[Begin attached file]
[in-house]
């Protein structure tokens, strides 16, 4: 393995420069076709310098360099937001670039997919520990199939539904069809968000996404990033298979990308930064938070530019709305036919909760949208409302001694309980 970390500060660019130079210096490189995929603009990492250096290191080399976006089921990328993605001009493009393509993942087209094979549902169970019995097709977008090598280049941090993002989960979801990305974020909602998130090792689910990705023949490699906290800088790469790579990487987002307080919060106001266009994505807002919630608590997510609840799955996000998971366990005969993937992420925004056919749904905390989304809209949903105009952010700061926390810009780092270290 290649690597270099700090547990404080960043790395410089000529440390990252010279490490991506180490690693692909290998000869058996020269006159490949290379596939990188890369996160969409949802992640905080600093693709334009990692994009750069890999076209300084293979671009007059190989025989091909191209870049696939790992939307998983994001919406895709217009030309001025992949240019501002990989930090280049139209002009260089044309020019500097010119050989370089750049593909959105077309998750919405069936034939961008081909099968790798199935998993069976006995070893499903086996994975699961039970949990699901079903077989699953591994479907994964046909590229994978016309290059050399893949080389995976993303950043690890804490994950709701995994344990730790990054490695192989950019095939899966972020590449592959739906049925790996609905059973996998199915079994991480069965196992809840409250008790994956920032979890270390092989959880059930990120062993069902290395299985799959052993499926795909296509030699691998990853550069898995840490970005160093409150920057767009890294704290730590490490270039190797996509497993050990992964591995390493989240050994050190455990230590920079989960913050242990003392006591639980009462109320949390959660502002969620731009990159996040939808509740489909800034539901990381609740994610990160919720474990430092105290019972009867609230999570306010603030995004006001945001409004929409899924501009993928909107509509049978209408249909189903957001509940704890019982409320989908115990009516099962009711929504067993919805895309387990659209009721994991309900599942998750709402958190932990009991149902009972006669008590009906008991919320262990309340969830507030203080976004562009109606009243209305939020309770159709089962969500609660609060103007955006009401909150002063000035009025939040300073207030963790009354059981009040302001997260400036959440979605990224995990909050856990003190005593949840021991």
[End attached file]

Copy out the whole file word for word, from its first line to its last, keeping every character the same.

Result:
[in-house]
């Protein structure tokens, strides 16, 4: 393995420069076709310098360099937001670039997919520990199939539904069809968000996404990033298979990308930064938070530019709305036919909760949208409302001694309980 970390500060660019130079210096490189995929603009990492250096290191080399976006089921990328993605001009493009393509993942087209094979549902169970019995097709977008090598280049941090993002989960979801990305974020909602998130090792689910990705023949490699906290800088790469790579990487987002307080919060106001266009994505807002919630608590997510609840799955996000998971366990005969993937992420925004056919749904905390989304809209949903105009952010700061926390810009780092270290 290649690597270099700090547990404080960043790395410089000529440390990252010279490490991506180490690693692909290998000869058996020269006159490949290379596939990188890369996160969409949802992640905080600093693709334009990692994009750069890999076209300084293979671009007059190989025989091909191209870049696939790992939307998983994001919406895709217009030309001025992949240019501002990989930090280049139209002009260089044309020019500097010119050989370089750049593909959105077309998750919405069936034939961008081909099968790798199935998993069976006995070893499903086996994975699961039970949990699901079903077989699953591994479907994964046909590229994978016309290059050399893949080389995976993303950043690890804490994950709701995994344990730790990054490695192989950019095939899966972020590449592959739906049925790996609905059973996998199915079994991480069965196992809840409250008790994956920032979890270390092989959880059930990120062993069902290395299985799959052993499926795909296509030699691998990853550069898995840490970005160093409150920057767009890294704290730590490490270039190797996509497993050990992964591995390493989240050994050190455990230590920079989960913050242990003392006591639980009462109320949390959660502002969620731009990159996040939808509740489909800034539901990381609740994610990160919720474990430092105290019972009867609230999570306010603030995004006001945001409004929409899924501009993928909107509509049978209408249909189903957001509940704890019982409320989908115990009516099962009711929504067993919805895309387990659209009721994991309900599942998750709402958190932990009991149902009972006669008590009906008991919320262990309340969830507030203080976004562009109606009243209305939020309770159709089962969500609660609060103007955006009401909150002063000035009025939040300073207030963790009354059981009040302001997260400036959440979605990224995990909050856990003190005593949840021991």